Police say they have a man dubbed the "Granddad Bandit" in a Louisiana jail tonight.
Hampton Roads resident Michael Mara will soon be on his way back to Virginia to face a charge after waiving his right to extradition.
Mara was arrested for breaking into a Chesapeake home and stealing guns.
Former Chesapeake Detective Robert Lunsford recalls the last conversation he had with Michael Mara.
"I told him, I think you're a serial killer and didn't deny it," Lunsford says. "He basically taunted me to find the evidence."
Earlier this week, Lunsford saw the surveillance video that shows the "Granddad Bandit," who robbed 25 banks across 13 states, and that's when it clicked. The FBI was looking for the same man he had spent months profiling.
One of Mara's victim's is speaking out. The FBI says Annette Kizzie was his very first victim. It happened two years ago at the SunTrust Center in Richmond. She says when the suspect walked in, he was neatly dressed and was not wearing a disguise.
Kizzie says, "He gave me a note and he was very nervous. He was shaking. I don't know who was shaking more, he or myself. I did what the note said and midway through it, I forgot how to count. So I just gave him what I had."
That night, Mara got away with $1,800.
Lunsford says that from the beginning, all Mara wanted to do was play mind games.
"How quickly he changed his demeanor to me from such a mild mannered nice guy confessing to my crimes, to just coming across as being angry and telling me he was a monster," Lunsford recalls.
As Lunsford learned more about Mara, he discovered he was living a double life, documenting each identity in a notebook.
Lunsford says, "He assumed so many identities and he told me himself he didn't even know who he really was because he created so many identities through the years."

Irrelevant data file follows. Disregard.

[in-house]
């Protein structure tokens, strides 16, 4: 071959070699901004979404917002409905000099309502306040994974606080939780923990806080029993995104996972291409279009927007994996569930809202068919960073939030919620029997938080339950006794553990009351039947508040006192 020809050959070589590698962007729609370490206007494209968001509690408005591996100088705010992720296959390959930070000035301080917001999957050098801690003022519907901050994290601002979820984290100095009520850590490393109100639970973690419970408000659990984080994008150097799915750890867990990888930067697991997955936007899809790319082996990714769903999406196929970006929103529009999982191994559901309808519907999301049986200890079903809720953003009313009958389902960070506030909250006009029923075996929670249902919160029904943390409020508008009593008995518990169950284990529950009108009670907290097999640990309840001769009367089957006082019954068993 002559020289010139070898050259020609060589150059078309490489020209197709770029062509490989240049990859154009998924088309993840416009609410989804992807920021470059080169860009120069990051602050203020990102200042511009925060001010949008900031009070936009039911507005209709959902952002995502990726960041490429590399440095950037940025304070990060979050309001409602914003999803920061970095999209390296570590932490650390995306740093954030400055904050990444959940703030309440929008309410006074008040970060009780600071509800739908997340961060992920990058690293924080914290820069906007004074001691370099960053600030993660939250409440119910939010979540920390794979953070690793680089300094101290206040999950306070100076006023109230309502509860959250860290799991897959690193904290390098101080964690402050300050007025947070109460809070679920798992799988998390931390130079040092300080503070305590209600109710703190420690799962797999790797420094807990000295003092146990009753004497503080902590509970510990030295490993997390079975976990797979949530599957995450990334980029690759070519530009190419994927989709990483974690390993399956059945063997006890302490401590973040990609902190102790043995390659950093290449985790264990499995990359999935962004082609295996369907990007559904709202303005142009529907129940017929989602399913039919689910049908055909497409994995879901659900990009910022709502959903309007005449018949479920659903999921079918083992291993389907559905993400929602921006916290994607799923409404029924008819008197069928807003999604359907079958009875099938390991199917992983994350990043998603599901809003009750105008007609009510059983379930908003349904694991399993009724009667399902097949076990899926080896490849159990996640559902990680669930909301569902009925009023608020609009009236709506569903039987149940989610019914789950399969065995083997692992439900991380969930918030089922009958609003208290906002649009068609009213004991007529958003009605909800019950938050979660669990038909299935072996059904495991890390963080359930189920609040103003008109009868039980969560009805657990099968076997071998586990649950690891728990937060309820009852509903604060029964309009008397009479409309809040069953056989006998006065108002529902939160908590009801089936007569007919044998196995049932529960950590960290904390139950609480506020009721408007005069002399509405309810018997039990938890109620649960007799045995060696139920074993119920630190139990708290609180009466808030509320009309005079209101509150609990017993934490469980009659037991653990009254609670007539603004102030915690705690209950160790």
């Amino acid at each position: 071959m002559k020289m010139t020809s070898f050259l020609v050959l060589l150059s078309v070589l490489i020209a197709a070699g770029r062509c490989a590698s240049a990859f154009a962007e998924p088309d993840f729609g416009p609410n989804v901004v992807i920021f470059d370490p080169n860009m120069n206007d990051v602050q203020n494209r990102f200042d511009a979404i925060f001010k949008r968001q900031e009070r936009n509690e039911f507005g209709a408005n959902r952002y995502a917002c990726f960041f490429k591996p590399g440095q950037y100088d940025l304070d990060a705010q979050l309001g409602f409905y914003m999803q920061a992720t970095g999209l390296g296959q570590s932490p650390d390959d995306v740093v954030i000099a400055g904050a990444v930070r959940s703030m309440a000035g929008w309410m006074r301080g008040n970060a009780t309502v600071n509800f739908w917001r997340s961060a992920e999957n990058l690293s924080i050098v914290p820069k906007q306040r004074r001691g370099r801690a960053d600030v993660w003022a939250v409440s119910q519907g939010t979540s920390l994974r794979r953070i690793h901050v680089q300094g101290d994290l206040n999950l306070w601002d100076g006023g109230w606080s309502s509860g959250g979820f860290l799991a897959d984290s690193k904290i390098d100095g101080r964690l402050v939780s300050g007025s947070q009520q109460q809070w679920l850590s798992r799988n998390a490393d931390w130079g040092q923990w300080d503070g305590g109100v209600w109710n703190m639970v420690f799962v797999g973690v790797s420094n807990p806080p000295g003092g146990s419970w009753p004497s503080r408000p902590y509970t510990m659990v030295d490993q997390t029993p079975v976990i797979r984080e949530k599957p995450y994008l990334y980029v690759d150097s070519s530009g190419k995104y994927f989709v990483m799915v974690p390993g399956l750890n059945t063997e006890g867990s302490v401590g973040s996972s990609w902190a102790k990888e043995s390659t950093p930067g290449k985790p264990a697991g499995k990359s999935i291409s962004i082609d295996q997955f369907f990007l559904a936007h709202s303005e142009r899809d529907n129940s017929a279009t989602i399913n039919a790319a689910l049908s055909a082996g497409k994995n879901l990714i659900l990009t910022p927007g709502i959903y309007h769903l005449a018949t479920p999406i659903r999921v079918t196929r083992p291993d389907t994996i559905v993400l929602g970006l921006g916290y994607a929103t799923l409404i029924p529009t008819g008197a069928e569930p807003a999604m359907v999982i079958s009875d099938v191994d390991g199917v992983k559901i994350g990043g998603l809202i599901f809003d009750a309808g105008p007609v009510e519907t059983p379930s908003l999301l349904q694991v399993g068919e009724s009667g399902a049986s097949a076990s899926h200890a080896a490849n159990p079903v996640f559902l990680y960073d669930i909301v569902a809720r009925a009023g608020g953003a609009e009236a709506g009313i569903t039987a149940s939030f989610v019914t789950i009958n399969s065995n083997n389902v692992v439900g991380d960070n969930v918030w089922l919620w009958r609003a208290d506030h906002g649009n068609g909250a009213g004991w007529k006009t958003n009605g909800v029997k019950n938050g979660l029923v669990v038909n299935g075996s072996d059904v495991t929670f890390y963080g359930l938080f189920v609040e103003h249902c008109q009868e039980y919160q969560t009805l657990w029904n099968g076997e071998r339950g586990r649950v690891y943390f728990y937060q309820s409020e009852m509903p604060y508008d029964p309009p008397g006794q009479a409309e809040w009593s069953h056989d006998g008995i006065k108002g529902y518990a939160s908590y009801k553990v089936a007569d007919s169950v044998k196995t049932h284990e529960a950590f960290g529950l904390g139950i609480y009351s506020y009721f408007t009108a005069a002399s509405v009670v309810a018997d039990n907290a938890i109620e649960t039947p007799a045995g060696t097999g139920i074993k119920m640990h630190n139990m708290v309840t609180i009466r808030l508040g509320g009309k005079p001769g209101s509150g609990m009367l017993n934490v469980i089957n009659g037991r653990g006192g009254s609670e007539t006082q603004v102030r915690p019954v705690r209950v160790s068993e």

It wasn't until Lunsford tried to arrest him when he knew this was turning into a game. Eventually Chesapeake Police caught Mara.
He was released from prison in 2004. Court documents show Mara lived in Virginia Beach as recently as December, 2004. Coincidentally, this was the same time, "The Granddad Bandit" robbed his first bank in Richmond.
Lunsford was not surprised to hear about the crimes.
The so-called "Granddad Bandit" was once a suspect in the Colonial Parkway killings. Agents didn't develop a case against him at the time but NewsChannel 3 has learned they are now taking a second look.
Police in several states believe Mara is the serial bank robber who did nothing to disguise his identity. And now, 15 years after Lunsford first called the FBI, he's called them again. The FBI has reopened the Parkway Killings, and Lunsford says agents are again checking into Mara, a man who once described himself as a monster.
"My gut feeling is that he's a bad guy but then again he may just be a wannabe. But again, he might just want to give them that impression," Lunsford says.
The FBI arrested Mara in Baton Rouge on Wednesday, and shortly he will be on his way to Virginia to face his armed robbery charges.